LLC Asset Protection

What does an LLC protect you from?

**Short Answer: Set up a Legal Entity for your business so your personal assets are not at risk of being used to cover business debts and liabilities.**


Video Transcript:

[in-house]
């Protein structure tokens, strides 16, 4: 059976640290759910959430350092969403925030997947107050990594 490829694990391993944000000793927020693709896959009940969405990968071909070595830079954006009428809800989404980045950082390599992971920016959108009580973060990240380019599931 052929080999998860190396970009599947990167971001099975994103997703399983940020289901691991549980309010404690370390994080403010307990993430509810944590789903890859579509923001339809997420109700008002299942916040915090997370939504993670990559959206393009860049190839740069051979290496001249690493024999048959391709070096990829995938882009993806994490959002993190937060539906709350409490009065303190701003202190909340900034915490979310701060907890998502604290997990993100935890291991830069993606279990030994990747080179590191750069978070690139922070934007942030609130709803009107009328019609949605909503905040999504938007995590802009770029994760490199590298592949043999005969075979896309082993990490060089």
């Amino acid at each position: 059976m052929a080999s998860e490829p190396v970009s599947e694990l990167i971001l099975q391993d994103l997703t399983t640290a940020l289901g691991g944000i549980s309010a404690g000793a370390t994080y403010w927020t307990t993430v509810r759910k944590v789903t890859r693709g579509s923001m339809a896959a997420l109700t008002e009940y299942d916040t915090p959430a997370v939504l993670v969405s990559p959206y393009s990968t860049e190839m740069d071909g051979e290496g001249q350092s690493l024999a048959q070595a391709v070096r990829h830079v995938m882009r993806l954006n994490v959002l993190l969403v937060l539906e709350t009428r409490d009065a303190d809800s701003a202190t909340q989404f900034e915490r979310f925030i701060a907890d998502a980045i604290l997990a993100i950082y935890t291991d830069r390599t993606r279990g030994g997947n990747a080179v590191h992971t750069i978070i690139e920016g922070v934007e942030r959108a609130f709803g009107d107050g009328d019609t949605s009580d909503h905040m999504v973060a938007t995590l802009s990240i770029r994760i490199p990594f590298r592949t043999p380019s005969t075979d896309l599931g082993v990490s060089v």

It’s important to set up a legal entity for your business so your personal assets are not at risk if your business gets sued. In this video, I will explain why. As entrepreneurs, we’re often told to think big and move fast. Thinking big is important to success, but moving too fast can often be dangerous, especially in the beginning. Many new entrepreneurs jump into their business way too quickly, overlook important details, and then they make costly financial and legal mistakes. These mistakes could seriously jeopardize the long-term success of your business. The biggest newbie mistake is not setting up a legal entity for your business. If you don’t create a legal entity, the law will view your business as a sole proprietorship, if there is one owner, or a partnership, if there are two or more owners. Both a sole proprietorship and a partnership leave your personal assets exposed. If a sole proprietorship or partnership is sued, the owner’s personal assets, like their home, cars, bank accounts, etc., are at risk of being used to settle business debts and liabilities. What are the options you have for setting up a legal entity? The most common legal entities that people know of are LLCs and corporations, but before we get in the details, it’s important to first understand their foundation. Let’s discuss what a legal entity really is. A legal entity is the same thing as a business entity, and we’re going to jump back and forth between the two terms in order for this discussion to make more sense. In the eyes of the law, a business entity is a legal person. In the eyes of the law, you and I are natural persons. A natural person is a living, breathing human being that functions independently and makes decisions on their own. A legal person only functions through the work and actions of natural persons acting on its behalf. A legal person is considered by law a separate and distinct ‘person’ from its owners. This separation creates a protective wall between your assets and the assets of the business. Therefore, this keeps your personal assets safe, if your business was to be sued. Think of a natural person as a regular human being, like you and I. Think of a legal person as a corporation like Microsoft or IBM, or even companies like your local grocery store or bike shop. Although a business entity is not an actual, living, breathing person, it still shares many of the same rights and responsibilities as you and I do. It can make money, it can own property, like real estate, boats, aircraft, enter into contracts and agreements, open bank accounts, it can sue and be sued, and pay taxes. Basically, the only thing a legal entity can’t do is vote in an election, run for political office, or do laundry. By setting up a legal entity, you are creating a business organization that can interface with customers, clients, vendors, and more, and, most importantly, by setting up a legal entity, you are keeping your personal assets safe. In the event of a lawsuit, creditors can only go after the assets of the legal entity, and that’s all they can get; they cannot get to your personal assets. Personal liability protection is the number one reason that people set up business entities. The two main types of business entities that people form are LLCs and corporations. We compare these entities in more details in our ‘LLC vs Corporation vs Sole Proprietorship’ video.